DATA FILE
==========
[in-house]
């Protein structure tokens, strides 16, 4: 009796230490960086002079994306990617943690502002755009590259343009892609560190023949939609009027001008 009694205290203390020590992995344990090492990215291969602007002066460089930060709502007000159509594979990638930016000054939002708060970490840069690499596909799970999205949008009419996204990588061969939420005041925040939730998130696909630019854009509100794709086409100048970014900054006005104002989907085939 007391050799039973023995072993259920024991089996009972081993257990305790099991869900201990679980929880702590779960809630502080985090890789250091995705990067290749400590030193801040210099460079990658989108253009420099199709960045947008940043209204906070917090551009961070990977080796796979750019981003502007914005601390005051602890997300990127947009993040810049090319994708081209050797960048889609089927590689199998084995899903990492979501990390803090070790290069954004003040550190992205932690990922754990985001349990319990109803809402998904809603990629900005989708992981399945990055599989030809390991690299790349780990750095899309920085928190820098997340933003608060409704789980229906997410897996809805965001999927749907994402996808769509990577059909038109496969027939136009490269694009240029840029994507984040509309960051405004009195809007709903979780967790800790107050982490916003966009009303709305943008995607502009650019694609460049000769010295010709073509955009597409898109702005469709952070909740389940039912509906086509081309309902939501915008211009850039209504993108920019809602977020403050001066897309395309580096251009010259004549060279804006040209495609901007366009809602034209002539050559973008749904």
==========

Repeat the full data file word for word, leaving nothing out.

[in-house]
């Protein structure tokens, strides 16, 4: 009796230490960086002079994306990617943690502002755009590259343009892609560190023949939609009027001008 009694205290203390020590992995344990090492990215291969602007002066460089930060709502007000159509594979990638930016000054939002708060970490840069690499596909799970999205949008009419996204990588061969939420005041925040939730998130696909630019854009509100794709086409100048970014900054006005104002989907085939 007391050799039973023995072993259920024991089996009972081993257990305790099991869900201990679980929880702590779960809630502080985090890789250091995705990067290749400590030193801040210099460079990658989108253009420099199709960045947008940043209204906070917090551009961070990977080796796979750019981003502007914005601390005051602890997300990127947009993040810049090319994708081209050797960048889609089927590689199998084995899903990492979501990390803090070790290069954004003040550190992205932690990922754990985001349990319990109803809402998904809603990629900005989708992981399945990055599989030809390991690299790349780990750095899309920085928190820098997340933003608060409704789980229906997410897996809805965001999927749907994402996808769509990577059909038109496969027939136009490269694009240029840029994507984040509309960051405004009195809007709903979780967790800790107050982490916003966009009303709305943008995607502009650019694609460049000769010295010709073509955009597409898109702005469709952070909740389940039912509906086509081309309902939501915008211009850039209504993108920019809602977020403050001066897309395309580096251009010259004549060279804006040209495609901007366009809602034209002539050559973008749904």